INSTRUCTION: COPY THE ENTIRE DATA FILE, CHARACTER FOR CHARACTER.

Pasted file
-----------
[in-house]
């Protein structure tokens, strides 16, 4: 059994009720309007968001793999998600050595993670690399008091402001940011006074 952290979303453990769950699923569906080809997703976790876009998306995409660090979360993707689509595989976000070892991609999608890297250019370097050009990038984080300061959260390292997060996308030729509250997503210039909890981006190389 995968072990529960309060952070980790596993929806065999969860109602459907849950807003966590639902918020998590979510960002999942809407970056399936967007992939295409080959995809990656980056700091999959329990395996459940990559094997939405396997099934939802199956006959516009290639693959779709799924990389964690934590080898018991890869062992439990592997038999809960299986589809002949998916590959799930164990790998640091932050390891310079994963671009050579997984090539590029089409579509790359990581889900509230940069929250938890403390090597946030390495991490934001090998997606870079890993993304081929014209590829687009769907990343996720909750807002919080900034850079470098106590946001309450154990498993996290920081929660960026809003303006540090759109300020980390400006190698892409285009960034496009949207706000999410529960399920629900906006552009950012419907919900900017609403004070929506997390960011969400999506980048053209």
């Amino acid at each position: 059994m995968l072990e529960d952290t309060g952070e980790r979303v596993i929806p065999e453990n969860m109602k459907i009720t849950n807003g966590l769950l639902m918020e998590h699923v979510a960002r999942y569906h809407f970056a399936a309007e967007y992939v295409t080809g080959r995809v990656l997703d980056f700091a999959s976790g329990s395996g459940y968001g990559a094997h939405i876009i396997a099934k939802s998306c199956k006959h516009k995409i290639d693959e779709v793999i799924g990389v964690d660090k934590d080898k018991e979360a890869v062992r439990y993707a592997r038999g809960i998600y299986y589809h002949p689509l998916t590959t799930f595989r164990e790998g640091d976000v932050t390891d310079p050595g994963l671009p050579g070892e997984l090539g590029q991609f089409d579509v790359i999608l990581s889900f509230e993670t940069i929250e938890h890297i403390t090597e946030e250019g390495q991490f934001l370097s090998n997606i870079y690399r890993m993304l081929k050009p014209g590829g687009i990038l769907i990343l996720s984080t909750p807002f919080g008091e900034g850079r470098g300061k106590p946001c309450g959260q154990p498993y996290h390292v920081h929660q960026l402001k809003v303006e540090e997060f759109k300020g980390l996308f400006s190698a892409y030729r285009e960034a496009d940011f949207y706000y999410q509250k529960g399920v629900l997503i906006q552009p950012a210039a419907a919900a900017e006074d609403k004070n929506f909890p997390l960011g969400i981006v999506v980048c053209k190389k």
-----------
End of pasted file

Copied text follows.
[in-house]
């Protein structure tokens, strides 16, 4: 059994009720309007968001793999998600050595993670690399008091402001940011006074 952290979303453990769950699923569906080809997703976790876009998306995409660090979360993707689509595989976000070892991609999608890297250019370097050009990038984080300061959260390292997060996308030729509250997503210039909890981006190389 995968072990529960309060952070980790596993929806065999969860109602459907849950807003966590639902918020998590979510960002999942809407970056399936967007992939295409080959995809990656980056700091999959329990395996459940990559094997939405396997099934939802199956006959516009290639693959779709799924990389964690934590080898018991890869062992439990592997038999809960299986589809002949998916590959799930164990790998640091932050390891310079994963671009050579997984090539590029089409579509790359990581889900509230940069929250938890403390090597946030390495991490934001090998997606870079890993993304081929014209590829687009769907990343996720909750807002919080900034850079470098106590946001309450154990498993996290920081929660960026809003303006540090759109300020980390400006190698892409285009960034496009949207706000999410529960399920629900906006552009950012419907919900900017609403004070929506997390960011969400999506980048053209």
């Amino acid at each position: 059994m995968l072990e529960d952290t309060g952070e980790r979303v596993i929806p065999e453990n969860m109602k459907i009720t849950n807003g966590l769950l639902m918020e998590h699923v979510a960002r999942y569906h809407f970056a399936a309007e967007y992939v295409t080809g080959r995809v990656l997703d980056f700091a999959s976790g329990s395996g459940y968001g990559a094997h939405i876009i396997a099934k939802s998306c199956k006959h516009k995409i290639d693959e779709v793999i799924g990389v964690d660090k934590d080898k018991e979360a890869v062992r439990y993707a592997r038999g809960i998600y299986y589809h002949p689509l998916t590959t799930f595989r164990e790998g640091d976000v932050t390891d310079p050595g994963l671009p050579g070892e997984l090539g590029q991609f089409d579509v790359i999608l990581s889900f509230e993670t940069i929250e938890h890297i403390t090597e946030e250019g390495q991490f934001l370097s090998n997606i870079y690399r890993m993304l081929k050009p014209g590829g687009i990038l769907i990343l996720s984080t909750p807002f919080g008091e900034g850079r470098g300061k106590p946001c309450g959260q154990p498993y996290h390292v920081h929660q960026l402001k809003v303006e540090e997060f759109k300020g980390l996308f400006s190698a892409y030729r285009e960034a496009d940011f949207y706000y999410q509250k529960g399920v629900l997503i906006q552009p950012a210039a419907a919900a900017e006074d609403k004070n929506f909890p997390l960011g969400i981006v999506v980048c053209k190389k």